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46
Logics for Hybrid Systems
 Proceedings of the IEEE
, 2000
"... This paper offers a synthetic overview of, and original contributions to, the use of logics and formal methods in the analysis of hybrid systems ..."
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Cited by 98 (7 self)
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This paper offers a synthetic overview of, and original contributions to, the use of logics and formal methods in the analysis of hybrid systems
Relative Completeness of Abstraction Refinement for Software Model Checking
, 2002
"... Automated methods for an undecidable class of verification problems cannot be complete (terminate for every correct program). We therefore consider a new kind of quality measure for such methods, which is completeness relative to a (powerful but unrealistic) oraclebased method. More precisely, we a ..."
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Cited by 59 (4 self)
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Automated methods for an undecidable class of verification problems cannot be complete (terminate for every correct program). We therefore consider a new kind of quality measure for such methods, which is completeness relative to a (powerful but unrealistic) oraclebased method. More precisely, we ask whether an often implemented method known as "software model checking with abstraction refinement" is complete relative to fixpoint iteration with "oracleguided" widening. We show that whenever backward fixpoint iteration with oracleguided widening succeeds in proving a property' (for some sequence of widenings determined by the oracle) then software model checking with a particular form of backward refinement will succeed in proving'. Intuitively, this means that the use of fixpoint iteration over abstractions and a particular backwards refinement of the abstractions has the effect of exploring the entire state space of all possible sequences of widenings.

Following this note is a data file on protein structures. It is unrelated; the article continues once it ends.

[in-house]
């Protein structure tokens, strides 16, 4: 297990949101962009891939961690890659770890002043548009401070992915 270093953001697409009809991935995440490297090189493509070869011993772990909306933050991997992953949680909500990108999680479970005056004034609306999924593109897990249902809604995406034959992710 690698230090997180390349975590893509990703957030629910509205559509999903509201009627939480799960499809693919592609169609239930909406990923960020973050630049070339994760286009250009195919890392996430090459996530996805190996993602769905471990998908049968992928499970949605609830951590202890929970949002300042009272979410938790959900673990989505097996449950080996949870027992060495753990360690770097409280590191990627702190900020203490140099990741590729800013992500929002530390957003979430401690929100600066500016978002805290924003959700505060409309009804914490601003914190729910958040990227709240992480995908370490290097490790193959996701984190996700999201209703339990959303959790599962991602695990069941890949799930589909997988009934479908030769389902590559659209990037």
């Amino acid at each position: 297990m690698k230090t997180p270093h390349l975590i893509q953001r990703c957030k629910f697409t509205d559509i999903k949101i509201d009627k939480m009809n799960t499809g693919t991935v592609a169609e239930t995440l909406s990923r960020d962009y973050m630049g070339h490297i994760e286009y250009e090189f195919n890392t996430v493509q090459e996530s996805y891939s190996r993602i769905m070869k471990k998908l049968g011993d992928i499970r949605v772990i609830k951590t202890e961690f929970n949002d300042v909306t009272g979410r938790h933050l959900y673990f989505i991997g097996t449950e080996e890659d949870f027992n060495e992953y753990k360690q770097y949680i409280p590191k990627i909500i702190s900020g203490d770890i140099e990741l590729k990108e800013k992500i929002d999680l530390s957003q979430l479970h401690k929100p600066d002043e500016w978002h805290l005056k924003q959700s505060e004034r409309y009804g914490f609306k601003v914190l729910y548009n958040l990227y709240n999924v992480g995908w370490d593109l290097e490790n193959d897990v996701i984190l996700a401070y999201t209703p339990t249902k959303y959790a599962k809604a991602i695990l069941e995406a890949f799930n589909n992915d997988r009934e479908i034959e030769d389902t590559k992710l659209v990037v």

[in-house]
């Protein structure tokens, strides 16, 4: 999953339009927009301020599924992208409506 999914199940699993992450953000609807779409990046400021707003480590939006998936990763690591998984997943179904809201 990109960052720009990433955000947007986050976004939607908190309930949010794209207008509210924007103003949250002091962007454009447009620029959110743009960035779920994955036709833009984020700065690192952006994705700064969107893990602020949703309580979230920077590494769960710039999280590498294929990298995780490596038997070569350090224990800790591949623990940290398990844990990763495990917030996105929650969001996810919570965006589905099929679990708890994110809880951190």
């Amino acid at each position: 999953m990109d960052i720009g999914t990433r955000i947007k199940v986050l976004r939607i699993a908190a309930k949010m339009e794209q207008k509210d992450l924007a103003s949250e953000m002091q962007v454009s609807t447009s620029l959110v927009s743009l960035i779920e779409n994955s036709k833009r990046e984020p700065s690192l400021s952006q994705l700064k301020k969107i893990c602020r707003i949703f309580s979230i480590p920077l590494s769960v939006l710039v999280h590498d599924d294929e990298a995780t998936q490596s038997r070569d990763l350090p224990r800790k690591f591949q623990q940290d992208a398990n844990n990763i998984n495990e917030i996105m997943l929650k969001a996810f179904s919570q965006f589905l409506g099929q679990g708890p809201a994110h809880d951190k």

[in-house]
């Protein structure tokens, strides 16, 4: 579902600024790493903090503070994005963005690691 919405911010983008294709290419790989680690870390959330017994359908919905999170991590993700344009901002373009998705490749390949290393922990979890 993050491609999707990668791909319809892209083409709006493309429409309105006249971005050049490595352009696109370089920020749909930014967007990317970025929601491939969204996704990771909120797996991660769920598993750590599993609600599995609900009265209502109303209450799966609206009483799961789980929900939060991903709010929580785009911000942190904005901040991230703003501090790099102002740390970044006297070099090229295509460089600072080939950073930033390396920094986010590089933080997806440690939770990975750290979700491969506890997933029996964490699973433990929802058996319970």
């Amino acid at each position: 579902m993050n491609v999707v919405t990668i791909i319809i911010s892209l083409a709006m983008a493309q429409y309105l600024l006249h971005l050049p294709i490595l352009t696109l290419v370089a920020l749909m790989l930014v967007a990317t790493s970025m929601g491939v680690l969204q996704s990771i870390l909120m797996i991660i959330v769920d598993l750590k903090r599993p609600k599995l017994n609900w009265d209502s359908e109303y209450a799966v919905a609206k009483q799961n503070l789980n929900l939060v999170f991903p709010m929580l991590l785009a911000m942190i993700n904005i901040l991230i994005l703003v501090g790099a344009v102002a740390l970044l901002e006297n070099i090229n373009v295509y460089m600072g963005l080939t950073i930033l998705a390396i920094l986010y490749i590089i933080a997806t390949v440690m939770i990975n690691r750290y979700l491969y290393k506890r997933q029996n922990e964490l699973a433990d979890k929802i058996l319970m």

Symbolic Algorithms for InfiniteState Games
, 2001
"... A procedure for the analysis of state spaces is called symbolic if it manipulates not individual states, but sets of states that are represented by constraints. Such a procedure can be used for the analysis of infinite state spaces, provided termination is guaranteed. We present symbolic procedures, ..."
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Cited by 41 (6 self)
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A procedure for the analysis of state spaces is called symbolic if it manipulates not individual states, but sets of states that are represented by constraints. Such a procedure can be used for the analysis of infinite state spaces, provided termination is guaranteed. We present symbolic procedures, and corresponding termination criteria, for the solution of infinitestate games, which occur in the control and modular verification of infinitestate systems. To characterize the termination of symbolic procedures for solving infinitestate games, we classify these game structures into four increasingly restrictive categories: 1. Class 1 consists of infinitestate structures for which all safety and reachability games can be solved...
Mocha: A Model Checking Tool that Exploits Design Structure
 IN ICSE 01: PROCEEDINGS OF THE 23RD INTERNATIONAL CONFERENCE ON SOFTWARE ENGINEERING
, 2001
"... ..."
WellAbstracted Transition Systems: Application to FIFO Automata
, 2000
"... this paper on symbolic representations for the computation of the reachability set of FIFO automata  a finite control with multiple unbounded FIFO channels. To the best of our knowledge, Pachl uses for the first time regular expressions to represent infinite sets of channel contents [31]. In [17] ..."
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Cited by 16 (6 self)
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this paper on symbolic representations for the computation of the reachability set of FIFO automata  a finite control with multiple unbounded FIFO channels. To the best of our knowledge, Pachl uses for the first time regular expressions to represent infinite sets of channel contents [31]. In [17], linear regular expressions have been defined and used. Boigelot et al. chosed a deterministic finite automata based representation, namely Queuecontent Decision Diagrams [4] and afterwards Bouajjani et al. added Pressburger formulas, namely Constrained QDDs [5]. Simple regular expressions have been introduced for lossy FIFO automata [1]
On Model Checking Dataindependent Systems with Arrays without Reset
 THEORY AND PRACTICE OF LOGIC PROGRAMMING
, 2004